So Strange It Must Be True

This post is alternately titled, “Katy Perry Never Gives Up.”

Bless you for reading. You are a brave soul.

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I had an out-of-body meditation experience once that showed me how weird it is to be human. (The out of body thing happened more than once, but let’s just start with this one time.) It was like I died and was suspended for a while, and then dropped back into my body, new as a child. And the overarching recognition was that this physical world, this physical existence, opposed to the other, otherworldly realm we all come from and eventually return to, is terribly strange.

Like, subway stations, for instance. Crawling underground like a rat to find your way? A whole series of interconnected trains moving in tunnels at scheduled times?

And traffic lights, and orange and white blockades they put up in cities to block you from finding your way, so that you can’t just magically appear where you want to be?

And my keys never being where they’re supposed to be when I’m walking out the door?

And GPS applications, that never tell you more than one step ahead where you’re intended to go, and in no man-made space can you anymore purchase a paper map that actually gives you knowledge of your surroundings which could help you be independent when you’re getting around and not reliant on technology that tracks everywhere you go?

And the process of purchasing any product, in a physical building or online, which forces you to jump through several layers of hoops so that you must give an email address or sign up for an update or something else that may require blood of some kind, all so you can get the thing that makes you go somewhere else to get another thing to make the first thing work?

Strange, I tell you.

Not normal at all.

A shaman, I learned last year (was that really only last year? I think it was actually many years ago in otherworldly time), lives in two realms simultaneously, and we are all, in this day and age of mysterious evolution, called to be shamans in some form or another. We have to function in this physical plane, and also remain conscious and aware of what really matters, what is occurring in the imaginal realm, at any given time. And the imaginal realm is quite real and vibrant and ever-evolving and ever-changing, but we just can’t touch it the way we can touch a cold glass of water with our hands. These two realms feed off each other, and often intersect. But as soon as we think we have the answers to how it all works, something changes again, because you are human, and just a blip in the great cosmic order of things, and you can never really know.

Or you’re not human, but part of the mysterious essence that moves through everything, and you know everything that ever and never was, you’re just not consciously aware of all that you deep down do and do not know.

This post is so weird. 

I’m just trying to tell you, I think, that when you hear the phrase, We are not humans having a spiritual experience, but spirits having a human experience, which I think was said by Deepak Chopra or some dude like that, it’s totally true. We really are. (And sometimes, perhaps, we’re not spirits or humans at all. Language is really limiting.) There is more to us than meat and bones. There is this whole other world that is accessed through dreams or accessed through meditation and it is as real as anything you can taste or touch. And people who are open to that world, who dance back and forth from that world to this one, well, we don’t know where to put those people, what framework to associate with them in our minds.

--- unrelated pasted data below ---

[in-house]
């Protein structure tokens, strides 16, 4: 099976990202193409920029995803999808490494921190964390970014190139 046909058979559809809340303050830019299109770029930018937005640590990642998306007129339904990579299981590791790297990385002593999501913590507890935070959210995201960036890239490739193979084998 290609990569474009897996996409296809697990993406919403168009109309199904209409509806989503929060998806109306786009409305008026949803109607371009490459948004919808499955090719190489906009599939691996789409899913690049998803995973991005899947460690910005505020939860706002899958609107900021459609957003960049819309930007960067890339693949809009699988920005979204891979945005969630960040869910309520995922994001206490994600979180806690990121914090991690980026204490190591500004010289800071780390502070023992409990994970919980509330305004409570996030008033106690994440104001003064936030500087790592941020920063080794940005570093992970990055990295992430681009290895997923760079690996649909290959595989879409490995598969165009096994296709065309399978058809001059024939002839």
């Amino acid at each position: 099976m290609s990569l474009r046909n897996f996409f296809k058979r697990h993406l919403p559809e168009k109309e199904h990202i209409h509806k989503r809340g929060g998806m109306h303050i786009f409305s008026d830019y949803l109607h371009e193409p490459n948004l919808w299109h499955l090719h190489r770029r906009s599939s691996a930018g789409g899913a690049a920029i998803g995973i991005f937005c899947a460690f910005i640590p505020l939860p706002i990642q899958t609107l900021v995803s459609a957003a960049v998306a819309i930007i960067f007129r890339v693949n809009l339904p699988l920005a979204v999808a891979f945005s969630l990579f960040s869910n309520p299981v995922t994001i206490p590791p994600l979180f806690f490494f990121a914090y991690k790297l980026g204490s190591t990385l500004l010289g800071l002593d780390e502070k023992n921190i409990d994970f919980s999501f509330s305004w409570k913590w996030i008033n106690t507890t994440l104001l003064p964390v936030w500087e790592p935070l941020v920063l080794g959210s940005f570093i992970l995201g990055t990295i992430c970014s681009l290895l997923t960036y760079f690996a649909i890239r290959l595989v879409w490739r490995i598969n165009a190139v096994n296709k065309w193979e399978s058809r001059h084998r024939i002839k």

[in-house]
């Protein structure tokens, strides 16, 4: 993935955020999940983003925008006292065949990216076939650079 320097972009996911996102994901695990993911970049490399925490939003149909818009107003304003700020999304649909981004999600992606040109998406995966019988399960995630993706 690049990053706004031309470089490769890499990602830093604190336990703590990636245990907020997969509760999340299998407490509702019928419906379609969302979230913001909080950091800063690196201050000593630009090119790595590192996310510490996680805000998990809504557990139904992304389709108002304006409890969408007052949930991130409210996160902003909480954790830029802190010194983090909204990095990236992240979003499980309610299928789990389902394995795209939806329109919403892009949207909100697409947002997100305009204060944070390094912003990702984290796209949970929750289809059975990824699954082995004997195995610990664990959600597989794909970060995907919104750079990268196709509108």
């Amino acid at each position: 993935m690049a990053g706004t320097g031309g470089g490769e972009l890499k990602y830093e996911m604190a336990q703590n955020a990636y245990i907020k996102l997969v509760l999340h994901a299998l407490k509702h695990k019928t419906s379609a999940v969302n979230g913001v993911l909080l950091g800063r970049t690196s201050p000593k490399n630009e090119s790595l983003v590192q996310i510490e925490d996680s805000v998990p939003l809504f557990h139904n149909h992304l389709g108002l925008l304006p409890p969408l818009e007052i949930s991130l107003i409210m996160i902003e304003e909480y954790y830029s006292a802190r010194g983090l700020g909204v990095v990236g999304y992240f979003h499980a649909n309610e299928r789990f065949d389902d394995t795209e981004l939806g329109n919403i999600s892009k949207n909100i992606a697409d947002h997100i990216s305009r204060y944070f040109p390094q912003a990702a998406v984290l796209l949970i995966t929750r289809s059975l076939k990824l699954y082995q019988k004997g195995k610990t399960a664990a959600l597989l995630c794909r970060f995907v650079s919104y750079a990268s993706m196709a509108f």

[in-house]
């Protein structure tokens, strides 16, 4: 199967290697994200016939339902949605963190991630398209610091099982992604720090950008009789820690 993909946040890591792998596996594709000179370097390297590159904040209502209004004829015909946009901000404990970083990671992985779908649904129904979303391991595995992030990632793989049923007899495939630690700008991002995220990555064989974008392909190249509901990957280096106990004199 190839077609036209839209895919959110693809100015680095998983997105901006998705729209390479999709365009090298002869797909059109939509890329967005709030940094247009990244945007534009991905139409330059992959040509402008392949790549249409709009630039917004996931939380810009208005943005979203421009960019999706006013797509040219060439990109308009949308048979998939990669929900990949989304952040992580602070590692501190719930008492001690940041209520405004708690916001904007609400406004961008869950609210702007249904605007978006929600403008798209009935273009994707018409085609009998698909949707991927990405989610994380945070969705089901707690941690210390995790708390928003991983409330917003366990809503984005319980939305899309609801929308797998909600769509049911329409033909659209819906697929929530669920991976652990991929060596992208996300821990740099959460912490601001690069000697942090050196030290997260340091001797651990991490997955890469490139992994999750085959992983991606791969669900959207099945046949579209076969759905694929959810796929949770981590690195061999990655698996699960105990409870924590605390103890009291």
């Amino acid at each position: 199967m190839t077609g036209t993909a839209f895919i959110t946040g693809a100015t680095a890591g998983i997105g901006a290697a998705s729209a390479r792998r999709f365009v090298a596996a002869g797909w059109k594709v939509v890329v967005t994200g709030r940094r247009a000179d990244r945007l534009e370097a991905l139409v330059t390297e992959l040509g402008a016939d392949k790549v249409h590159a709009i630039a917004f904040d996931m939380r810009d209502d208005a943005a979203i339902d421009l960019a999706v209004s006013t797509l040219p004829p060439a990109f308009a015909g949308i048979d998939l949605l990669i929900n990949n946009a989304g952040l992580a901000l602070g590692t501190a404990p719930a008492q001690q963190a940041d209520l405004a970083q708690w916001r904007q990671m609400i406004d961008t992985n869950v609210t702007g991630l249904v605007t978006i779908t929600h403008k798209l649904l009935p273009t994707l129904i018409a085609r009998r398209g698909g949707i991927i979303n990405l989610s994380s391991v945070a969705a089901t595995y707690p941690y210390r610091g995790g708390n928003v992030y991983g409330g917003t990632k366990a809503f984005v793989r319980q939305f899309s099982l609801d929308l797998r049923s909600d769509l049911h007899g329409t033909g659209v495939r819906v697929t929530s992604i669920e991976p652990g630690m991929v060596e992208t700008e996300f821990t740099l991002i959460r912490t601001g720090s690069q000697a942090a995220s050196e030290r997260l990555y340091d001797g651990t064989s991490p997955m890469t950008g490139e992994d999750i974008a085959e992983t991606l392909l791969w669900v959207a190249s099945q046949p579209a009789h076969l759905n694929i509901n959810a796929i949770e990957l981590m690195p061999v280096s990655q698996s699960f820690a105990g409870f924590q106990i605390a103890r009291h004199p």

They must be crazy. They must be brave. They must be both and neither, too.

No one who ever did anything worth remembering followed all the rules, my dear.

And so let me share with you a little story I thought of yesterday that has nothing to do with what I’m talking about, and everything, too, because perhaps my desire is to confuse you (I’m certainly confusing myself), and because confusion is so, so good to the wandering soul, a rich opportunity for vast comprehensive learning.

Years ago, I was sitting on the couch with my son watching a documentary called Part of Me about Katy Perry. “Part of Me” is a really good song, by the way. Maybe I’ll share it here later. But anyway, my daughter had just gotten her foot run over by a red toy wagon, and my then-husband had taken her to the emergency room, and my son felt guilty because he had pulled the red wagon over her ankle, and we were sitting on our red couch (so much red! it’s delicious) and watching this documentary I got from the library about Katy Perry’s rise to fame.

And Katy Perry was really sad in this part of the drama. I think her boyfriend or husband, which was that comedian guy with long brown hair, had acted like a dick to her or something, and she was on tour, and she was so overwhelmed with emotion she was curled in a ball in her dressing room and she didn’t know how she would ever stand up again. And the cameras were in the room with her (which would really suck), and one of her managing people was asking her what they should do, should they cancel the show? Was she going to be okay? It was alright to take a break for the night, they said, and just take some time to rest and recoup.

But somehow, within a few minutes and some deep breathing, Katy Perry got to the bottom of her brokenness, and then she stood up and said No, she would continue the show.

And my son, who was maybe 8 at the time, turned to me and said, “Katy Perry never gives up.”

And man, was that true. I fucking love Katy Perry.

 

Photo by Sunyu on Unsplash